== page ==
Still, travelers can attempt to solve the mysteries of the people who lived and farmed on the land at the newly renovated, $2.6 million immersive visitor center, a lesser known stop on the 1,600-mile Wild Atlantic Way, one of the longest defined coastal routes in the world.
With state-of-the-art audio-visual exhibits, artist reconstructions, and an observation deck offering sweeping views of the sea-cliff landscape, the center gives visitors a deeper understanding of Stone Age Ireland.
The center offers a deeper understanding of Stone Age Ireland. It features replicas of log boats, illustrations that show how first farmers arrived in Ireland, and interactive displays that explain how stone monuments were built by farmers to remember the dead.
Roberta Richiero, a tourist from Turin, Italy, says that visiting the center is “like being on the edge of both time and space because you are on the cliffs [which] is like the ‘end’ of the world, and at the same time you step back into history, like the beginning of the world.”
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To give further insight into how vast the site is, Byrne leads guided tours through the bog, explaining the geography, ecology, and importance of rain in the area. “You need 50 inches of rain around 225 days of the year to form blanket bog,” she says. “We get rain on about 250 days.”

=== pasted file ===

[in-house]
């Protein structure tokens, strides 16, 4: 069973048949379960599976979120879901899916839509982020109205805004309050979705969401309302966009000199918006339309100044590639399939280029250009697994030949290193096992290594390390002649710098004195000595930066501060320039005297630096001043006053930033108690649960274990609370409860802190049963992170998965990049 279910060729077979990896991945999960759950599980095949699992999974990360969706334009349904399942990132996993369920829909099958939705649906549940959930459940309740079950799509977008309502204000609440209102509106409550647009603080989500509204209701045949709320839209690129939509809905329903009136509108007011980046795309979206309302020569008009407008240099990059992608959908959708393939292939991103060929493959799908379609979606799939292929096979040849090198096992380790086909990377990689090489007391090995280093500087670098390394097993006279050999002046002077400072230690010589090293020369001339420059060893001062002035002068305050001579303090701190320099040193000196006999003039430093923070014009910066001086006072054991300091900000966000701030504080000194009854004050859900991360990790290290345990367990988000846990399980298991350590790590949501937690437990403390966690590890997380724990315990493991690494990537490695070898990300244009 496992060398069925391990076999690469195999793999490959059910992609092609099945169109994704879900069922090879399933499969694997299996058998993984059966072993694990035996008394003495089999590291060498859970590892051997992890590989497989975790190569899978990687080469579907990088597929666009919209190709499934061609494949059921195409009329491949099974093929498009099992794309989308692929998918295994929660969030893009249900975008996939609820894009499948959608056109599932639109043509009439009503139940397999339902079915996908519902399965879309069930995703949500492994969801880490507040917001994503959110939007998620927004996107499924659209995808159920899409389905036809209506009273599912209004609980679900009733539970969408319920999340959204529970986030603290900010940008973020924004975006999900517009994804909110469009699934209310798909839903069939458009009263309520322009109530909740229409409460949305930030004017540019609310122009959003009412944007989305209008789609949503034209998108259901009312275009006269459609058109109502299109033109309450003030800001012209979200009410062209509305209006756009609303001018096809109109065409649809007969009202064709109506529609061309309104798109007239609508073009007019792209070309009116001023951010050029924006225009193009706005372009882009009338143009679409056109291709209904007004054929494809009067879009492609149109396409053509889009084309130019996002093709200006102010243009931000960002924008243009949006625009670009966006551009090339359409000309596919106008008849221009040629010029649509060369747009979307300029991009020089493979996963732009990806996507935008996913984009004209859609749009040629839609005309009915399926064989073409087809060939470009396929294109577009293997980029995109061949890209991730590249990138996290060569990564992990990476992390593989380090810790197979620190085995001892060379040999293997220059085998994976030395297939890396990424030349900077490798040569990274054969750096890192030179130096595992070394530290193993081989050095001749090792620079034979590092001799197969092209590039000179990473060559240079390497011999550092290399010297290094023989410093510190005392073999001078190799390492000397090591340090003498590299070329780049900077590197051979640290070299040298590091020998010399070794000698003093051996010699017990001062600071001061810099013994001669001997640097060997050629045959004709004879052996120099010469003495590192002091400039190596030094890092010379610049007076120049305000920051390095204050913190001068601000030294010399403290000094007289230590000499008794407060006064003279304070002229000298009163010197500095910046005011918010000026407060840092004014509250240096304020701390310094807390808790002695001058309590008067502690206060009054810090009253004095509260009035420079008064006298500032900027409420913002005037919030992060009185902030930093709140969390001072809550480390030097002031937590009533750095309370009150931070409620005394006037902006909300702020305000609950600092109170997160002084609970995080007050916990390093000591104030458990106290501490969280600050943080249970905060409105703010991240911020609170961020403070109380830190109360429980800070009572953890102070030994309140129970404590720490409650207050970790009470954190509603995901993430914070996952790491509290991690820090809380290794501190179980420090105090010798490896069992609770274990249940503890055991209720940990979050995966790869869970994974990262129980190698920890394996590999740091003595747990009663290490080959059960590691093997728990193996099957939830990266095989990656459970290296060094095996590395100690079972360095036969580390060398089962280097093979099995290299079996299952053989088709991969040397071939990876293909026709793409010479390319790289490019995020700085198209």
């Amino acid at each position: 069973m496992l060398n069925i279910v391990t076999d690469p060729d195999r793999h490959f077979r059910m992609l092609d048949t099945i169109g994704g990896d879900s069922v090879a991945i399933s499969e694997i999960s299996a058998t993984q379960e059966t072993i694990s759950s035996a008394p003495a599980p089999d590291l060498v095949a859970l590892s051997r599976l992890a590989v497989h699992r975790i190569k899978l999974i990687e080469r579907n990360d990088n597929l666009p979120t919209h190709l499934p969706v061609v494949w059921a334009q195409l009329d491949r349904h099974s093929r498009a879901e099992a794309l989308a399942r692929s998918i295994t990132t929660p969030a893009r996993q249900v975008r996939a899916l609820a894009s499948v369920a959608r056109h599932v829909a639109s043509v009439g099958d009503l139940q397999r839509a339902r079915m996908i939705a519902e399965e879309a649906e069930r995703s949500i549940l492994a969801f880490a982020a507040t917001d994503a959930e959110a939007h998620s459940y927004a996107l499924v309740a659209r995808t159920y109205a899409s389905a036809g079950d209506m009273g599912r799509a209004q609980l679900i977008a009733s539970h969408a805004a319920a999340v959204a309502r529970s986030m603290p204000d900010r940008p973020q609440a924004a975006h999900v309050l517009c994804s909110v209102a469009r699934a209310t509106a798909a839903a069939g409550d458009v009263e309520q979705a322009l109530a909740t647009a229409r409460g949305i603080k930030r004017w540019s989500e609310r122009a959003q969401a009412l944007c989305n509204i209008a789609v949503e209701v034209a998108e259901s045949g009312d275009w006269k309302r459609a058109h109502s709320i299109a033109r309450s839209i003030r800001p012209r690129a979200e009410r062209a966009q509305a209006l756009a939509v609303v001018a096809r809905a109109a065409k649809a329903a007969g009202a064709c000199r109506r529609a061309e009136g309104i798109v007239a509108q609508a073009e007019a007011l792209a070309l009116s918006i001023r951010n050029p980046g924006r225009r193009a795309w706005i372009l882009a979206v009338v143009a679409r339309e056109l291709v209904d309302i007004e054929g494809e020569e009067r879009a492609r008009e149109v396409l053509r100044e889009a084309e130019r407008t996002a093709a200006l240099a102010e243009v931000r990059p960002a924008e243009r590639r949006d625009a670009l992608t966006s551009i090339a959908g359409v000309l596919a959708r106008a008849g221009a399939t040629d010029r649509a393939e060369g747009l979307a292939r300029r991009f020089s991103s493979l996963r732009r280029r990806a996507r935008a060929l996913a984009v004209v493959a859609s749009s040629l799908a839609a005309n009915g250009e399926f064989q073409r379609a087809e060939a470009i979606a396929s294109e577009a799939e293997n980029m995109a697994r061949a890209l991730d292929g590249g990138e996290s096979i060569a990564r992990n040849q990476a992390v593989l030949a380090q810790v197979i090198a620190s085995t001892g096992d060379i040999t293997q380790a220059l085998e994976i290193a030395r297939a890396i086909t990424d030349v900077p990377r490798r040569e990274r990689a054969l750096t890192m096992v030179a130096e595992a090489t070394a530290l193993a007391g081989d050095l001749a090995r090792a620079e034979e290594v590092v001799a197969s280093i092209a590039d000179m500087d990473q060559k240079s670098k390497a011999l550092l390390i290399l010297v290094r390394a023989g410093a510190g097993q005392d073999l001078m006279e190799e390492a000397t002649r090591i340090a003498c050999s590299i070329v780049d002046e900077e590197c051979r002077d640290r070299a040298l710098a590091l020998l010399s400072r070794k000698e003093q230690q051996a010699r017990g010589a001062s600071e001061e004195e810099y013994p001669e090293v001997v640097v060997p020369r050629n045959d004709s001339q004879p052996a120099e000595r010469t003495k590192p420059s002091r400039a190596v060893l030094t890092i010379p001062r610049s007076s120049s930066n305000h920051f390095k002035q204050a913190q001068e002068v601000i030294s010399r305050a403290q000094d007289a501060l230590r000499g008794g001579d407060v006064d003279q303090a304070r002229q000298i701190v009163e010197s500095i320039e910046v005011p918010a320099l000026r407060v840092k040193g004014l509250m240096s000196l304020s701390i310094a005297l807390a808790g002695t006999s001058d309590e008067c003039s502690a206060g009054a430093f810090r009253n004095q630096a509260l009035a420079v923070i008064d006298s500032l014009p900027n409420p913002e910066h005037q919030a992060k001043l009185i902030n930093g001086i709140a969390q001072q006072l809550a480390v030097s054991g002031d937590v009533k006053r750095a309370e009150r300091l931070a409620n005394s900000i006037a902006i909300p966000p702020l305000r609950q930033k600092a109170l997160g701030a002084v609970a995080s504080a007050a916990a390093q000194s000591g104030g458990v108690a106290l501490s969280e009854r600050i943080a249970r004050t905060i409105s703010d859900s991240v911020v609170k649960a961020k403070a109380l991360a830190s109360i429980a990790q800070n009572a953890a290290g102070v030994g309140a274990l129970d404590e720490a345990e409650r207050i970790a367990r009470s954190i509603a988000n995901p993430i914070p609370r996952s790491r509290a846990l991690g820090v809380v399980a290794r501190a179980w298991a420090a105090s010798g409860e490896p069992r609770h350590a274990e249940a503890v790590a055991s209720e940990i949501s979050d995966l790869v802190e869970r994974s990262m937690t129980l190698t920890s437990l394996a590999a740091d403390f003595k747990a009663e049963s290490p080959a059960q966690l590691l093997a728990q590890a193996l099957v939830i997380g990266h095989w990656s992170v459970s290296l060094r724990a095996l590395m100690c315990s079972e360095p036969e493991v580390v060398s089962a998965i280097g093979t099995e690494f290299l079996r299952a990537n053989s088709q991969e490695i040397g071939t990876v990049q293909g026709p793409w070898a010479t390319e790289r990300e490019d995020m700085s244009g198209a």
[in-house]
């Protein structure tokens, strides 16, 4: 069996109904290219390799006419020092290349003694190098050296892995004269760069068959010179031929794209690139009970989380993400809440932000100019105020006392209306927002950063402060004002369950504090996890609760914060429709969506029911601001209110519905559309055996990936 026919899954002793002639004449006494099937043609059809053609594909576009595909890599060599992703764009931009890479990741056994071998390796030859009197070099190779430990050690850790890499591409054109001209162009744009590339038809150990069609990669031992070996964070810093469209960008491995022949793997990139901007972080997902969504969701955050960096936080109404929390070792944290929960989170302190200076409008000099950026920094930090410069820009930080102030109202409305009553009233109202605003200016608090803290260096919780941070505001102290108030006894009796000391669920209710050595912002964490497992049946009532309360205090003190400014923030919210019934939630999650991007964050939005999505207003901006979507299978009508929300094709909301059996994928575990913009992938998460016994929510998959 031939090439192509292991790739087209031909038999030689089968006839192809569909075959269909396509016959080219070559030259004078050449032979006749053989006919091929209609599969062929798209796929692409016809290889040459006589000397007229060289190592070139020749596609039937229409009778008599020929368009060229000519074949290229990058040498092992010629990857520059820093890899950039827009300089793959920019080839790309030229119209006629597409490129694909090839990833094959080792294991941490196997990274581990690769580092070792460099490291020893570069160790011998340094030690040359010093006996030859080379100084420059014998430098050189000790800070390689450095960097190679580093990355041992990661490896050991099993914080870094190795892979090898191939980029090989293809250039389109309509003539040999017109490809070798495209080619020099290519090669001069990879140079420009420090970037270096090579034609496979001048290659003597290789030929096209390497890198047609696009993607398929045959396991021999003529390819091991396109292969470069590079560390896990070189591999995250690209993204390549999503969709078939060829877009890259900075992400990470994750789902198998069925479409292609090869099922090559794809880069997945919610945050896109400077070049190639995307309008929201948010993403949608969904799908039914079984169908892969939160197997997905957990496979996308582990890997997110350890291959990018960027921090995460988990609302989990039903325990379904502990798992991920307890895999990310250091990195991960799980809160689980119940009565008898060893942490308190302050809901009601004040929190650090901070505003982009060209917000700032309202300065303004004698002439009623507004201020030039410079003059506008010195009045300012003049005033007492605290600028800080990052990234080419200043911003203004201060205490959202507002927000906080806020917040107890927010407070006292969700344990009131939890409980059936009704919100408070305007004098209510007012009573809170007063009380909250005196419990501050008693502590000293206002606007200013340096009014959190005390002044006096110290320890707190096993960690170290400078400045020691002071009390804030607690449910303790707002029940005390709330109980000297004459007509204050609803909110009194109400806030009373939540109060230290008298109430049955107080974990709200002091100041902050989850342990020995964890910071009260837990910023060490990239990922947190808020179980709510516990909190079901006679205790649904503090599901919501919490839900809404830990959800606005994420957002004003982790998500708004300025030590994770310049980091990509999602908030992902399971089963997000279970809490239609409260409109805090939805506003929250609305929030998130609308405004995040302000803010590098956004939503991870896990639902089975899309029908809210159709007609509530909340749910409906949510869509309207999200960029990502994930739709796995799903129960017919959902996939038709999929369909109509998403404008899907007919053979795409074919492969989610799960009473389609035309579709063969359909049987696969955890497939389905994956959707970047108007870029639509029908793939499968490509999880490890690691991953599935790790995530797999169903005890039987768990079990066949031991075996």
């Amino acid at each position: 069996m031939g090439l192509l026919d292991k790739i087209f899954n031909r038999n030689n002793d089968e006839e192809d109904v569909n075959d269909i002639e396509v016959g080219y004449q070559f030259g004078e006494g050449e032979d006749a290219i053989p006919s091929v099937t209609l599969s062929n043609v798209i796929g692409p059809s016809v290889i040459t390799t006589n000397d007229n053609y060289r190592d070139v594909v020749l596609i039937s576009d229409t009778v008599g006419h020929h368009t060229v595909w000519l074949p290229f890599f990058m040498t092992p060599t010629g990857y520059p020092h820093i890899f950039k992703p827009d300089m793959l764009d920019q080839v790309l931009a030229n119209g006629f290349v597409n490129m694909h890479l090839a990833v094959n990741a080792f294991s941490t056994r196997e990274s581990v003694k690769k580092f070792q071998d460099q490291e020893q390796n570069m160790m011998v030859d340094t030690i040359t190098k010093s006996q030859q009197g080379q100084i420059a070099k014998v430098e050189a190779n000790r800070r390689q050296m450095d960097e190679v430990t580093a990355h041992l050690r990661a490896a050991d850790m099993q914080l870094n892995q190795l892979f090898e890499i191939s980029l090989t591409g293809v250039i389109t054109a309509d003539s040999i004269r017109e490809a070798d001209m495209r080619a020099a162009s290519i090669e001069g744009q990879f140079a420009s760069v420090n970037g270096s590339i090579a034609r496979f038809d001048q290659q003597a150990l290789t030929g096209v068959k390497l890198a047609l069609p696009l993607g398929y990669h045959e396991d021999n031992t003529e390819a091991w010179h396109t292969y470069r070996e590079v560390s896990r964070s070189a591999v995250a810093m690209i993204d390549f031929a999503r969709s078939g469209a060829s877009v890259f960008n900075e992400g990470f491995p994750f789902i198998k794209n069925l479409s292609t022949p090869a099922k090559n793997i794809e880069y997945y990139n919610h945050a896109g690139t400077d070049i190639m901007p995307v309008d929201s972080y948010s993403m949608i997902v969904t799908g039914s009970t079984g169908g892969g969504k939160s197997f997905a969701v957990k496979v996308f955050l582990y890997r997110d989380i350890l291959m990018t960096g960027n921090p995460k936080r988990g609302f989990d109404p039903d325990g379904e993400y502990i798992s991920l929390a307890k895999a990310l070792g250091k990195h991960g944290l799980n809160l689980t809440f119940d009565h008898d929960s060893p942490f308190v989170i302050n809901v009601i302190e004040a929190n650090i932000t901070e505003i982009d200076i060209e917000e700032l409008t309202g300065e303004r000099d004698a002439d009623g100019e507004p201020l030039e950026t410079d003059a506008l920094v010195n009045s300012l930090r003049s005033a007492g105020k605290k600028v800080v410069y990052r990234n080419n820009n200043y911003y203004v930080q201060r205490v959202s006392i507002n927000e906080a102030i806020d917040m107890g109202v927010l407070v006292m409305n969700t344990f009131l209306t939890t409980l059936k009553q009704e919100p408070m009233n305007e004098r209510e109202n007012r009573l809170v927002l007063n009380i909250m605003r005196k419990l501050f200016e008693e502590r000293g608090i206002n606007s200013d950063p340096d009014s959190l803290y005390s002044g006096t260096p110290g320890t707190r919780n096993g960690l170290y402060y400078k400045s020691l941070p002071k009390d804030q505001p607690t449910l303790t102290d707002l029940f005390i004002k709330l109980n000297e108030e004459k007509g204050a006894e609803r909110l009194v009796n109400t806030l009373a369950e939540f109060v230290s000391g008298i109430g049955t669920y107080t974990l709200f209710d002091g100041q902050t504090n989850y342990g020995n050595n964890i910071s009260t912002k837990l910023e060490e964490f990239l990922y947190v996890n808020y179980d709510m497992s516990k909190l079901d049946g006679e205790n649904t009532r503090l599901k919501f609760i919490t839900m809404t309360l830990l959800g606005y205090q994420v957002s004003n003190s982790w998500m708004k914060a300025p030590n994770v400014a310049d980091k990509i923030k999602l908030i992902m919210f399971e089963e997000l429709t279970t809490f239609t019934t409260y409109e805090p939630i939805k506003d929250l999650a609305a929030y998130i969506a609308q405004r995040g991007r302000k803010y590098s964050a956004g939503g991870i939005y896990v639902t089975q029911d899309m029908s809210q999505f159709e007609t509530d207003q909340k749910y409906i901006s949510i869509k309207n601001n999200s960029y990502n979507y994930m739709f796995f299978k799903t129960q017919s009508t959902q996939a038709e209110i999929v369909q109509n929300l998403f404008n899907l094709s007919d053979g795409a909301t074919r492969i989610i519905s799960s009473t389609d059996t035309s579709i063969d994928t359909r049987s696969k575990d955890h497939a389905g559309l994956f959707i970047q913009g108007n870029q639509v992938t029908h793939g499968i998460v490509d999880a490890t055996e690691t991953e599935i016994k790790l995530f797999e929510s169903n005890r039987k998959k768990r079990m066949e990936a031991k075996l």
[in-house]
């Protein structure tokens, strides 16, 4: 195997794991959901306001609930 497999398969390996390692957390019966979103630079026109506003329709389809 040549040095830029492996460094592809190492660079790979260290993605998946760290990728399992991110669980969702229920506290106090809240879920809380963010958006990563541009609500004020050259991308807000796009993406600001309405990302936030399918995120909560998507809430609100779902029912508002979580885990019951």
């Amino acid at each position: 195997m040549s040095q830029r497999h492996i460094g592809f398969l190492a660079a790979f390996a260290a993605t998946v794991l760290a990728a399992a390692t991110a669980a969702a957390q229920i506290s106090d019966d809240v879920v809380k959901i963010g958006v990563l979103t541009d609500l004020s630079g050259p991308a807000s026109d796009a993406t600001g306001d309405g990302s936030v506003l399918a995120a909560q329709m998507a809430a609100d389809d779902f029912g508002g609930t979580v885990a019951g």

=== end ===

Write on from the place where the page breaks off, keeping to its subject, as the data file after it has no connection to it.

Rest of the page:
Walking over soft peat, Byrne guides me to sections of the bog where the turf has been cut away to show how deep archaeologists had to dig to unearth the walls. One section shows where the ground would have been when the farmers started building and then how the bog rose more than 13 feet over the settlement. After a short demonstration by Byrne visitors are invited to use iron rods similar to those used by the researchers to make their own discoveries.
Despite there being much more to explore, Byrne says it’s good that a lot of Ceide Fields remains untouched. She says that excavation is not a good way to remove soil from the ground. However, it can be used to uncover new techniques in the future. “That’s the thing about archaeology, there are new discoveries being made all the time.”
Yvonne Gordon is an award-winning travel writer and photographer from Dublin, Ireland. Follow her on Instagram and Twitter.
The author of 5 books, 3 of which are New York Times bestsellers. I’ve been published in more than 100 newspapers and magazines and am a frequent commentator on NPR.